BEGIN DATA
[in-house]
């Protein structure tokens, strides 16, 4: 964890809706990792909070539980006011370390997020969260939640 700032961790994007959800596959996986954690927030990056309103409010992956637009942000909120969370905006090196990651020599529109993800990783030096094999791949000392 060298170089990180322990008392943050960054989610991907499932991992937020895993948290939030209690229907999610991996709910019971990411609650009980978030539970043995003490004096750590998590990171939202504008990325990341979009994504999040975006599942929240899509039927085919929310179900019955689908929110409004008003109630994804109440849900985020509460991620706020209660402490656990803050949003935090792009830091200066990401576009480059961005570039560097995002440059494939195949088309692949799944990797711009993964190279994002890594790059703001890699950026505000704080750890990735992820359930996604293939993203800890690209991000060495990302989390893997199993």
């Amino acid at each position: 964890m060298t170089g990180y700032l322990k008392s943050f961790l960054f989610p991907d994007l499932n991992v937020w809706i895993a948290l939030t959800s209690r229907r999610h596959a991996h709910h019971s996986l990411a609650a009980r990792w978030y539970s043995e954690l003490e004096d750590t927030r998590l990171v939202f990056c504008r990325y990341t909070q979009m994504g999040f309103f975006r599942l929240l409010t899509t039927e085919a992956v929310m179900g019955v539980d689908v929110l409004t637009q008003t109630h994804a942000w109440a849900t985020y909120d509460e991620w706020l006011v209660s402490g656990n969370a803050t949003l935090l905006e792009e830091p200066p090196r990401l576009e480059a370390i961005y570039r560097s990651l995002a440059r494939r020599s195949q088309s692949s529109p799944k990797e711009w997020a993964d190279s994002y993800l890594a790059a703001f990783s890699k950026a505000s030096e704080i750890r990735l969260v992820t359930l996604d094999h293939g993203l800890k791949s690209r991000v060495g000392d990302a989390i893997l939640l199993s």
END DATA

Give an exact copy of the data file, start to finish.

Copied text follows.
[in-house]
């Protein structure tokens, strides 16, 4: 964890809706990792909070539980006011370390997020969260939640 700032961790994007959800596959996986954690927030990056309103409010992956637009942000909120969370905006090196990651020599529109993800990783030096094999791949000392 060298170089990180322990008392943050960054989610991907499932991992937020895993948290939030209690229907999610991996709910019971990411609650009980978030539970043995003490004096750590998590990171939202504008990325990341979009994504999040975006599942929240899509039927085919929310179900019955689908929110409004008003109630994804109440849900985020509460991620706020209660402490656990803050949003935090792009830091200066990401576009480059961005570039560097995002440059494939195949088309692949799944990797711009993964190279994002890594790059703001890699950026505000704080750890990735992820359930996604293939993203800890690209991000060495990302989390893997199993």
């Amino acid at each position: 964890m060298t170089g990180y700032l322990k008392s943050f961790l960054f989610p991907d994007l499932n991992v937020w809706i895993a948290l939030t959800s209690r229907r999610h596959a991996h709910h019971s996986l990411a609650a009980r990792w978030y539970s043995e954690l003490e004096d750590t927030r998590l990171v939202f990056c504008r990325y990341t909070q979009m994504g999040f309103f975006r599942l929240l409010t899509t039927e085919a992956v929310m179900g019955v539980d689908v929110l409004t637009q008003t109630h994804a942000w109440a849900t985020y909120d509460e991620w706020l006011v209660s402490g656990n969370a803050t949003l935090l905006e792009e830091p200066p090196r990401l576009e480059a370390i961005y570039r560097s990651l995002a440059r494939r020599s195949q088309s692949s529109p799944k990797e711009w997020a993964d190279s994002y993800l890594a790059a703001f990783s890699k950026a505000s030096e704080i750890r990735l969260v992820t359930l996604d094999h293939g993203l800890k791949s690209r991000v060495g000392d990302a989390i893997l939640l199993s």